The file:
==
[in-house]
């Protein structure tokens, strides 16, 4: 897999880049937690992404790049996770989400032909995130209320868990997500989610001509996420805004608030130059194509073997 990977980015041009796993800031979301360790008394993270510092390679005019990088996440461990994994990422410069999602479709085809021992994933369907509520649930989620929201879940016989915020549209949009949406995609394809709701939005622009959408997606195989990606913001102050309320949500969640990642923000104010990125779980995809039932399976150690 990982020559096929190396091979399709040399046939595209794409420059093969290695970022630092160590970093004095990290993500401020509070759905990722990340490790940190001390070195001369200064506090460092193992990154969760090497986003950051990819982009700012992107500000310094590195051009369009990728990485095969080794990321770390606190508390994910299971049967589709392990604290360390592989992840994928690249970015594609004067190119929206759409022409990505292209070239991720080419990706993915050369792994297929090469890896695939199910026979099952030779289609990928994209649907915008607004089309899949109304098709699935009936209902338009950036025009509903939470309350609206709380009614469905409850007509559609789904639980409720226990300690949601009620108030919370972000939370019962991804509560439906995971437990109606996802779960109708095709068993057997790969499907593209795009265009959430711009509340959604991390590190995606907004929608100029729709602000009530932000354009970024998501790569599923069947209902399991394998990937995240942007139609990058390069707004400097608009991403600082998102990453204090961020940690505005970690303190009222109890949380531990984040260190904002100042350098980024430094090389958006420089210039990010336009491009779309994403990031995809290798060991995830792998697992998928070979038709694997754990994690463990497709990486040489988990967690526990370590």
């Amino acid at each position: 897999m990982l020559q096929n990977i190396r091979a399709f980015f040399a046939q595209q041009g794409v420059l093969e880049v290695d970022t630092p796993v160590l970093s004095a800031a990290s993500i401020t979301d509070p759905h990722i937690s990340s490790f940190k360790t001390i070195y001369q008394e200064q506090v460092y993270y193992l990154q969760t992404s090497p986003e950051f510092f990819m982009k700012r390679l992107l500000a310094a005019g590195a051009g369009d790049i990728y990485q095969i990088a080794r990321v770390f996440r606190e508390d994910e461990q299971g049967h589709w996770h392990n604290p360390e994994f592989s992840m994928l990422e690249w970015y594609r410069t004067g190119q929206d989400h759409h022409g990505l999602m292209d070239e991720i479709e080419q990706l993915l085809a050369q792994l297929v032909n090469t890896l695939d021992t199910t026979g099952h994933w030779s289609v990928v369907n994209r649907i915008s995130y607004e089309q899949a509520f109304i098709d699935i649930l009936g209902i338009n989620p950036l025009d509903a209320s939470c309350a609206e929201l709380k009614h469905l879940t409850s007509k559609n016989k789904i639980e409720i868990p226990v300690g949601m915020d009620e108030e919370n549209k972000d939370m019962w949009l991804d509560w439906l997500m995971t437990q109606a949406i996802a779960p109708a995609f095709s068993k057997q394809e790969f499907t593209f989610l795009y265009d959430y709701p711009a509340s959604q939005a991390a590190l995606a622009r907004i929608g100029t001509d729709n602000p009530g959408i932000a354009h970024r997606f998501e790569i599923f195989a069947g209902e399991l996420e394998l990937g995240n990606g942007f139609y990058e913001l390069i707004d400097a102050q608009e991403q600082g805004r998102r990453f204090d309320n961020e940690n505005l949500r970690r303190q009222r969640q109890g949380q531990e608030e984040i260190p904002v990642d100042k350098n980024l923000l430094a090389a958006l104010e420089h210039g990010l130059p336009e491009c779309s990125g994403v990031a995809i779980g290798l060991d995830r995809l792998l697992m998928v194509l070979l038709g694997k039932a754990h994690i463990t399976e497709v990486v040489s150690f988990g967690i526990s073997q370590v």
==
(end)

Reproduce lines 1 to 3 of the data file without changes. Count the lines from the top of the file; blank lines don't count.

[in-house]
């Protein structure tokens, strides 16, 4: 897999880049937690992404790049996770989400032909995130209320868990997500989610001509996420805004608030130059194509073997 990977980015041009796993800031979301360790008394993270510092390679005019990088996440461990994994990422410069999602479709085809021992994933369907509520649930989620929201879940016989915020549209949009949406995609394809709701939005622009959408997606195989990606913001102050309320949500969640990642923000104010990125779980995809039932399976150690 990982020559096929190396091979399709040399046939595209794409420059093969290695970022630092160590970093004095990290993500401020509070759905990722990340490790940190001390070195001369200064506090460092193992990154969760090497986003950051990819982009700012992107500000310094590195051009369009990728990485095969080794990321770390606190508390994910299971049967589709392990604290360390592989992840994928690249970015594609004067190119929206759409022409990505292209070239991720080419990706993915050369792994297929090469890896695939199910026979099952030779289609990928994209649907915008607004089309899949109304098709699935009936209902338009950036025009509903939470309350609206709380009614469905409850007509559609789904639980409720226990300690949601009620108030919370972000939370019962991804509560439906995971437990109606996802779960109708095709068993057997790969499907593209795009265009959430711009509340959604991390590190995606907004929608100029729709602000009530932000354009970024998501790569599923069947209902399991394998990937995240942007139609990058390069707004400097608009991403600082998102990453204090961020940690505005970690303190009222109890949380531990984040260190904002100042350098980024430094090389958006420089210039990010336009491009779309994403990031995809290798060991995830792998697992998928070979038709694997754990994690463990497709990486040489988990967690526990370590």
């Amino acid at each position: 897999m990982l020559q096929n990977i190396r091979a399709f980015f040399a046939q595209q041009g794409v420059l093969e880049v290695d970022t630092p796993v160590l970093s004095a800031a990290s993500i401020t979301d509070p759905h990722i937690s990340s490790f940190k360790t001390i070195y001369q008394e200064q506090v460092y993270y193992l990154q969760t992404s090497p986003e950051f510092f990819m982009k700012r390679l992107l500000a310094a005019g590195a051009g369009d790049i990728y990485q095969i990088a080794r990321v770390f996440r606190e508390d994910e461990q299971g049967h589709w996770h392990n604290p360390e994994f592989s992840m994928l990422e690249w970015y594609r410069t004067g190119q929206d989400h759409h022409g990505l999602m292209d070239e991720i479709e080419q990706l993915l085809a050369q792994l297929v032909n090469t890896l695939d021992t199910t026979g099952h994933w030779s289609v990928v369907n994209r649907i915008s995130y607004e089309q899949a509520f109304i098709d699935i649930l009936g209902i338009n989620p950036l025009d509903a209320s939470c309350a609206e929201l709380k009614h469905l879940t409850s007509k559609n016989k789904i639980e409720i868990p226990v300690g949601m915020d009620e108030e919370n549209k972000d939370m019962w949009l991804d509560w439906l997500m995971t437990q109606a949406i996802a779960p109708a995609f095709s068993k057997q394809e790969f499907t593209f989610l795009y265009d959430y709701p711009a509340s959604q939005a991390a590190l995606a622009r907004i929608g100029t001509d729709n602000p009530g959408i932000a354009h970024r997606f998501e790569i599923f195989a069947g209902e399991l996420e394998l990937g995240n990606g942007f139609y990058e913001l390069i707004d400097a102050q608009e991403q600082g805004r998102r990453f204090d309320n961020e940690n505005l949500r970690r303190q009222r969640q109890g949380q531990e608030e984040i260190p904002v990642d100042k350098n980024l923000l430094a090389a958006l104010e420089h210039g990010l130059p336009e491009c779309s990125g994403v990031a995809i779980g290798l060991d995830r995809l792998l697992m998928v194509l070979l038709g694997k039932a754990h994690i463990t399976e497709v990486v040489s150690f988990g967690i526990s073997q370590v």